The Current Crisis in American Criminal Justice - Professor David Garland
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This year’s CCLJ annual lecture will be delivered by renowned scholar of crime and punishment, Professor David Garland. It will be held in a hybrid format in Law Theatre G04 at UNSW (Kensington Campus) and broadcast online via Zoom – please indicate your attendance preference on the registration page.
This lecture situates the recent, radical challenges to American criminal justice – calls to end mass incarceration, defund the police, and dismantle systemic racism – within the broader social and economic arrangements that make the US system so distinctive and so problematic. It describes the structures, institutions, and processes that give rise to America’s extraordinary penal state – as well as to its extraordinarily high rates of homicide and social disorder. And it considers what these portend for the prospect of radical change.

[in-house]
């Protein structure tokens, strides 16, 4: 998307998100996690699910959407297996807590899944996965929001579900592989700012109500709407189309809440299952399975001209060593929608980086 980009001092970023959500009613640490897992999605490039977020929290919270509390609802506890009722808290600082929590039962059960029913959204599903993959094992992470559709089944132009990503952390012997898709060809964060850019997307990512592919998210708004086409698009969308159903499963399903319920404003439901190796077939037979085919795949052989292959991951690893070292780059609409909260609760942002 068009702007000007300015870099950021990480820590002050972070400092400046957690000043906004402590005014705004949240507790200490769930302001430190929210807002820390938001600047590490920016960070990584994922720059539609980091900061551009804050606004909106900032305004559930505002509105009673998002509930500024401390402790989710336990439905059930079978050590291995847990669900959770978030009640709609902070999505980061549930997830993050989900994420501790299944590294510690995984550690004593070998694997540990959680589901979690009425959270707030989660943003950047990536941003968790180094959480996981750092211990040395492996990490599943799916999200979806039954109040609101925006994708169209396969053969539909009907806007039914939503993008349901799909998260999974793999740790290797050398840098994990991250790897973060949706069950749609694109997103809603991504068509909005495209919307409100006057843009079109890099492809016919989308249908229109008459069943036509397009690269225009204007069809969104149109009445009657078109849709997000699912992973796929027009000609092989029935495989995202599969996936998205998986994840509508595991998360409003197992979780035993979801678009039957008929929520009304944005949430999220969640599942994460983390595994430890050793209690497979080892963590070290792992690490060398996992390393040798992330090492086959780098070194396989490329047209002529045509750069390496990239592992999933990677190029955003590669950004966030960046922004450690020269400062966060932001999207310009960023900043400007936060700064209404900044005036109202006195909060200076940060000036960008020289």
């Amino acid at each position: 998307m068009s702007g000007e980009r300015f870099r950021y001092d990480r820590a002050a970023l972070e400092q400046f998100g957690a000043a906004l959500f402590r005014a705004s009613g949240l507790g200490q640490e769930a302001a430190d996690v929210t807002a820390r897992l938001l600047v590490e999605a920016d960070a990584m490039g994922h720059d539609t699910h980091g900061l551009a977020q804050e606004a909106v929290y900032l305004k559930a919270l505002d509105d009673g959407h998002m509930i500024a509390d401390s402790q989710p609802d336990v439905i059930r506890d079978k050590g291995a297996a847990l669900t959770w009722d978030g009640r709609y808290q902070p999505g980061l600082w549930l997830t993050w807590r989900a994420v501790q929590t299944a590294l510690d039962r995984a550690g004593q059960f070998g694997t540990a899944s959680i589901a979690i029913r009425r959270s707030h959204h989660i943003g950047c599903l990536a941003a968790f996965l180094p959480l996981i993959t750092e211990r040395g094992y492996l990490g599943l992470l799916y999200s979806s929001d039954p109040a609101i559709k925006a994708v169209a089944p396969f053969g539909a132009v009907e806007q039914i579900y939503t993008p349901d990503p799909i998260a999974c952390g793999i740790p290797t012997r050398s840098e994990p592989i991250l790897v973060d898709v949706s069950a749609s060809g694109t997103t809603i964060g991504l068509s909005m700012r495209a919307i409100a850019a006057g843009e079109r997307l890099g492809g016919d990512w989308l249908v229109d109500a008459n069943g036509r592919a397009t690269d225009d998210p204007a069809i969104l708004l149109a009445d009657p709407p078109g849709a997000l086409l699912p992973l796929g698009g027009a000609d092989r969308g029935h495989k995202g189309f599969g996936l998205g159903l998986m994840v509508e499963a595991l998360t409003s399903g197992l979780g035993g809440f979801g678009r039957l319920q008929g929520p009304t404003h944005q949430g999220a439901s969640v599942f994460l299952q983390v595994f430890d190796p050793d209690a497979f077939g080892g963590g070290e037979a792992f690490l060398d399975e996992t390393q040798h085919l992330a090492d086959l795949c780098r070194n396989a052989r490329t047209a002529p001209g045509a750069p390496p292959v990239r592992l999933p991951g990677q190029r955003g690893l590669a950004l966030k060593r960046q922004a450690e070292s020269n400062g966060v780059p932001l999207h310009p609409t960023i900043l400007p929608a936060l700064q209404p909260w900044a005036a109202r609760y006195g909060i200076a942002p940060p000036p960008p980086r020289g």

About the Speaker:
David Garland is Arthur T Vanderbilt Professor of Law and Professor of Sociology at New York University. His distinguished body of work includes Punishment and Welfare: A History of Penal Strategies (1st edition, 1985; new edition 2018); Punishment and Modern Society: A Study in Social Theory (1990); The Culture of Control: Crime and Social Order in Contemporary Society (2001); Peculiar Institution: America’s Death Penalty in an Age of Abolition (2010); and The Welfare State: A Very Short Introduction (2016).
His recent articles include ‘What’s Wrong with Penal Populism? Politics, the Public, and Criminological Expertise’ (2021) 16 Asian J Criminology 257–277. His many honours include membership of the British Academy, the American Academy of Arts and Sciences, and the Royal Society of Edinburgh, and receipt of the American Society of Criminology’s Edwin H. Sutherland Prize for outstanding contributions to theory and research.